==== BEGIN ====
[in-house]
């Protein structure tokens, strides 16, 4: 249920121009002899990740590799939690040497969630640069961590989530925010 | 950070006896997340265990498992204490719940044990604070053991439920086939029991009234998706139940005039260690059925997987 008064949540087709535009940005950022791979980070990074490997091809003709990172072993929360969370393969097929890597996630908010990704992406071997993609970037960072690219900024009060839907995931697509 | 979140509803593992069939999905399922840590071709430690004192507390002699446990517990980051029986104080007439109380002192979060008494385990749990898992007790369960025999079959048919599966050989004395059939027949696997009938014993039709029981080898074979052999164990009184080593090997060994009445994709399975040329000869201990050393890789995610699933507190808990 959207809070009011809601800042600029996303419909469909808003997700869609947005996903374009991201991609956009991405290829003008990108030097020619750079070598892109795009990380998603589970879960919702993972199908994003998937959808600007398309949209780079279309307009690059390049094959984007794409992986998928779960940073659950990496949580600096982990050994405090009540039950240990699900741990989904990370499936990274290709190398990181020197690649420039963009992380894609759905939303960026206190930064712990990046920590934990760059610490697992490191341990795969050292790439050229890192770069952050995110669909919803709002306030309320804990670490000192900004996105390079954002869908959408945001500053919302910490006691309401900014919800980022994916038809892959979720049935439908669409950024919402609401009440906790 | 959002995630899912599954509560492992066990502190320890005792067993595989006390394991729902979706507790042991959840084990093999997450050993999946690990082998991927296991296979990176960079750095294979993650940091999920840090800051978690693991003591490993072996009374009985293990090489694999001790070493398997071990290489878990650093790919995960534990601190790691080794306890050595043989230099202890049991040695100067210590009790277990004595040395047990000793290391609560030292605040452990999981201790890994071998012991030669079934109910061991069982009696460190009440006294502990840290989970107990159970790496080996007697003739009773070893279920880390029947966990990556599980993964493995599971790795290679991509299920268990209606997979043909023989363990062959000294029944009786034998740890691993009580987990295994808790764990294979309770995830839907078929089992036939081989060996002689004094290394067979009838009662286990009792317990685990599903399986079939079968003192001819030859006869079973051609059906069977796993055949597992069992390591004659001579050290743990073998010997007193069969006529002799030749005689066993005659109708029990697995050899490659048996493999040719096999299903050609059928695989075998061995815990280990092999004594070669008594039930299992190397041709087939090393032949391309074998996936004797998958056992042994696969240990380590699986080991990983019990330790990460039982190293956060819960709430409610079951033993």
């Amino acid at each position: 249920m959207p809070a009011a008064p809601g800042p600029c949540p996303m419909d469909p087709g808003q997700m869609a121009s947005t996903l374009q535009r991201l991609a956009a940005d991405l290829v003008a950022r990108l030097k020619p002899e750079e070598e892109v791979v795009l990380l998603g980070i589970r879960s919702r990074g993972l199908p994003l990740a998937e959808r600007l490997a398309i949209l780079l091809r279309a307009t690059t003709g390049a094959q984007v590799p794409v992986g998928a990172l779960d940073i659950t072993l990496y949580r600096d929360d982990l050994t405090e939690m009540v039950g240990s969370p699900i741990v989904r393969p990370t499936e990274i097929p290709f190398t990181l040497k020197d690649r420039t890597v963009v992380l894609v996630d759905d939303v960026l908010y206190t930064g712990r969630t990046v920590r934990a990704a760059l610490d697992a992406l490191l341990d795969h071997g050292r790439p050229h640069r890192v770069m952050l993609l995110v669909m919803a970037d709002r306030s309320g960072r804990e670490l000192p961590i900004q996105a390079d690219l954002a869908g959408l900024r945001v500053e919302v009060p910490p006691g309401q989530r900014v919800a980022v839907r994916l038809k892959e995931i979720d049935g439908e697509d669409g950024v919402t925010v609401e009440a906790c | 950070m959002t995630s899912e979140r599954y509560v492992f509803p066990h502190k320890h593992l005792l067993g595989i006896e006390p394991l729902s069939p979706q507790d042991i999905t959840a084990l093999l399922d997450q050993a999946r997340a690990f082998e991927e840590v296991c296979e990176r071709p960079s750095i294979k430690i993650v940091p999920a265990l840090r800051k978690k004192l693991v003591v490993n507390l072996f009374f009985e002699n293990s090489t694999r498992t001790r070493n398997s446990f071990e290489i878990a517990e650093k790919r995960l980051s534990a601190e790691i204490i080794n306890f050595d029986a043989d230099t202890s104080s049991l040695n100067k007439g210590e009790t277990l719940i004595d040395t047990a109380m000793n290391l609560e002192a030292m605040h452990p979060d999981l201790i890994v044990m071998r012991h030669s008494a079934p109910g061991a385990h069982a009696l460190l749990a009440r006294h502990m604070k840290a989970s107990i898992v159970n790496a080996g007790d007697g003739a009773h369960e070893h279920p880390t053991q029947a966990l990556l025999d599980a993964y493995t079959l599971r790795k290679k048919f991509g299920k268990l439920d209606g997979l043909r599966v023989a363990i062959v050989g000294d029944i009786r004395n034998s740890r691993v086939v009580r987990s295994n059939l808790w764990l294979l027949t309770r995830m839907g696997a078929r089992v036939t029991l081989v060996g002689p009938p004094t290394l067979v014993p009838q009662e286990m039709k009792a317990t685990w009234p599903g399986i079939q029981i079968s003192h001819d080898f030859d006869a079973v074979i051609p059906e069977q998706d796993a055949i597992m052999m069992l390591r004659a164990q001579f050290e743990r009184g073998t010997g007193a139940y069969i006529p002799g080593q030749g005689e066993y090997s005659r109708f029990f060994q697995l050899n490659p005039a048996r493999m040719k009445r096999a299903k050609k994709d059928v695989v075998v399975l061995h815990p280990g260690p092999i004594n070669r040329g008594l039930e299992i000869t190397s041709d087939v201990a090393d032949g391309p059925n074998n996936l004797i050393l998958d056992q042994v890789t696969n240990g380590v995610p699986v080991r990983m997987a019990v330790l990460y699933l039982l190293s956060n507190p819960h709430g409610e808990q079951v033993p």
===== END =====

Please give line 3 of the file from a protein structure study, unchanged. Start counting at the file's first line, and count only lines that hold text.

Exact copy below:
């Amino acid at each position: 249920m959207p809070a009011a008064p809601g800042p600029c949540p996303m419909d469909p087709g808003q997700m869609a121009s947005t996903l374009q535009r991201l991609a956009a940005d991405l290829v003008a950022r990108l030097k020619p002899e750079e070598e892109v791979v795009l990380l998603g980070i589970r879960s919702r990074g993972l199908p994003l990740a998937e959808r600007l490997a398309i949209l780079l091809r279309a307009t690059t003709g390049a094959q984007v590799p794409v992986g998928a990172l779960d940073i659950t072993l990496y949580r600096d929360d982990l050994t405090e939690m009540v039950g240990s969370p699900i741990v989904r393969p990370t499936e990274i097929p290709f190398t990181l040497k020197d690649r420039t890597v963009v992380l894609v996630d759905d939303v960026l908010y206190t930064g712990r969630t990046v920590r934990a990704a760059l610490d697992a992406l490191l341990d795969h071997g050292r790439p050229h640069r890192v770069m952050l993609l995110v669909m919803a970037d709002r306030s309320g960072r804990e670490l000192p961590i900004q996105a390079d690219l954002a869908g959408l900024r945001v500053e919302v009060p910490p006691g309401q989530r900014v919800a980022v839907r994916l038809k892959e995931i979720d049935g439908e697509d669409g950024v919402t925010v609401e009440a906790c | 950070m959002t995630s899912e979140r599954y509560v492992f509803p066990h502190k320890h593992l005792l067993g595989i006896e006390p394991l729902s069939p979706q507790d042991i999905t959840a084990l093999l399922d997450q050993a999946r997340a690990f082998e991927e840590v296991c296979e990176r071709p960079s750095i294979k430690i993650v940091p999920a265990l840090r800051k978690k004192l693991v003591v490993n507390l072996f009374f009985e002699n293990s090489t694999r498992t001790r070493n398997s446990f071990e290489i878990a517990e650093k790919r995960l980051s534990a601190e790691i204490i080794n306890f050595d029986a043989d230099t202890s104080s049991l040695n100067k007439g210590e009790t277990l719940i004595d040395t047990a109380m000793n290391l609560e002192a030292m605040h452990p979060d999981l201790i890994v044990m071998r012991h030669s008494a079934p109910g061991a385990h069982a009696l460190l749990a009440r006294h502990m604070k840290a989970s107990i898992v159970n790496a080996g007790d007697g003739a009773h369960e070893h279920p880390t053991q029947a966990l990556l025999d599980a993964y493995t079959l599971r790795k290679k048919f991509g299920k268990l439920d209606g997979l043909r599966v023989a363990i062959v050989g000294d029944i009786r004395n034998s740890r691993v086939v009580r987990s295994n059939l808790w764990l294979l027949t309770r995830m839907g696997a078929r089992v036939t029991l081989v060996g002689p009938p004094t290394l067979v014993p009838q009662e286990m039709k009792a317990t685990w009234p599903g399986i079939q029981i079968s003192h001819d080898f030859d006869a079973v074979i051609p059906e069977q998706d796993a055949i597992m052999m069992l390591r004659a164990q001579f050290e743990r009184g073998t010997g007193a139940y069969i006529p002799g080593q030749g005689e066993y090997s005659r109708f029990f060994q697995l050899n490659p005039a048996r493999m040719k009445r096999a299903k050609k994709d059928v695989v075998v399975l061995h815990p280990g260690p092999i004594n070669r040329g008594l039930e299992i000869t190397s041709d087939v201990a090393d032949g391309p059925n074998n996936l004797i050393l998958d056992q042994v890789t696969n240990g380590v995610p699986v080991r990983m997987a019990v330790l990460y699933l039982l190293s956060n507190p819960h709430g409610e808990q079951v033993p």